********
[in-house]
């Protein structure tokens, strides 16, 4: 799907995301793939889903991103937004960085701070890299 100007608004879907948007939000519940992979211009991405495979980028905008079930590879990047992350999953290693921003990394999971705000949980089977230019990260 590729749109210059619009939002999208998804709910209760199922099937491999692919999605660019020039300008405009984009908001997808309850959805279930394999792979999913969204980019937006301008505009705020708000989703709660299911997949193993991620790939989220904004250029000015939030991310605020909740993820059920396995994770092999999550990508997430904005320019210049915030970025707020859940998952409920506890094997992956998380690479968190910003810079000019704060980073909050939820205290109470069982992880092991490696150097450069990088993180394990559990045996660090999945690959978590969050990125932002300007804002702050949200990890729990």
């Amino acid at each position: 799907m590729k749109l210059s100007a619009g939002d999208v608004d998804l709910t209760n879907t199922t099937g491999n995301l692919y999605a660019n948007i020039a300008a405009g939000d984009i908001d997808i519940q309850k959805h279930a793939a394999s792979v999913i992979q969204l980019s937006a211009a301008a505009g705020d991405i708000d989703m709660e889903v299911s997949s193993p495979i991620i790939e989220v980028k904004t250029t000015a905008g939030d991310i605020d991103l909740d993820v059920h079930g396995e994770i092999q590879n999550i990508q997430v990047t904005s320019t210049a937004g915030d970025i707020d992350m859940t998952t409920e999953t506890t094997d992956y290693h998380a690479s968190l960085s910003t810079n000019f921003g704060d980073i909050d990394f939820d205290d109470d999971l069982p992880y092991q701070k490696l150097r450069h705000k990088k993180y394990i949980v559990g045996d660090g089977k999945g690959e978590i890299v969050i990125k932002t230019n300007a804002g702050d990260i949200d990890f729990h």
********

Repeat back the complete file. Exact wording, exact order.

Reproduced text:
[in-house]
């Protein structure tokens, strides 16, 4: 799907995301793939889903991103937004960085701070890299 100007608004879907948007939000519940992979211009991405495979980028905008079930590879990047992350999953290693921003990394999971705000949980089977230019990260 590729749109210059619009939002999208998804709910209760199922099937491999692919999605660019020039300008405009984009908001997808309850959805279930394999792979999913969204980019937006301008505009705020708000989703709660299911997949193993991620790939989220904004250029000015939030991310605020909740993820059920396995994770092999999550990508997430904005320019210049915030970025707020859940998952409920506890094997992956998380690479968190910003810079000019704060980073909050939820205290109470069982992880092991490696150097450069990088993180394990559990045996660090999945690959978590969050990125932002300007804002702050949200990890729990």
């Amino acid at each position: 799907m590729k749109l210059s100007a619009g939002d999208v608004d998804l709910t209760n879907t199922t099937g491999n995301l692919y999605a660019n948007i020039a300008a405009g939000d984009i908001d997808i519940q309850k959805h279930a793939a394999s792979v999913i992979q969204l980019s937006a211009a301008a505009g705020d991405i708000d989703m709660e889903v299911s997949s193993p495979i991620i790939e989220v980028k904004t250029t000015a905008g939030d991310i605020d991103l909740d993820v059920h079930g396995e994770i092999q590879n999550i990508q997430v990047t904005s320019t210049a937004g915030d970025i707020d992350m859940t998952t409920e999953t506890t094997d992956y290693h998380a690479s968190l960085s910003t810079n000019f921003g704060d980073i909050d990394f939820d205290d109470d999971l069982p992880y092991q701070k490696l150097r450069h705000k990088k993180y394990i949980v559990g045996d660090g089977k999945g690959e978590i890299v969050i990125k932002t230019n300007a804002g702050d990260i949200d990890f729990h």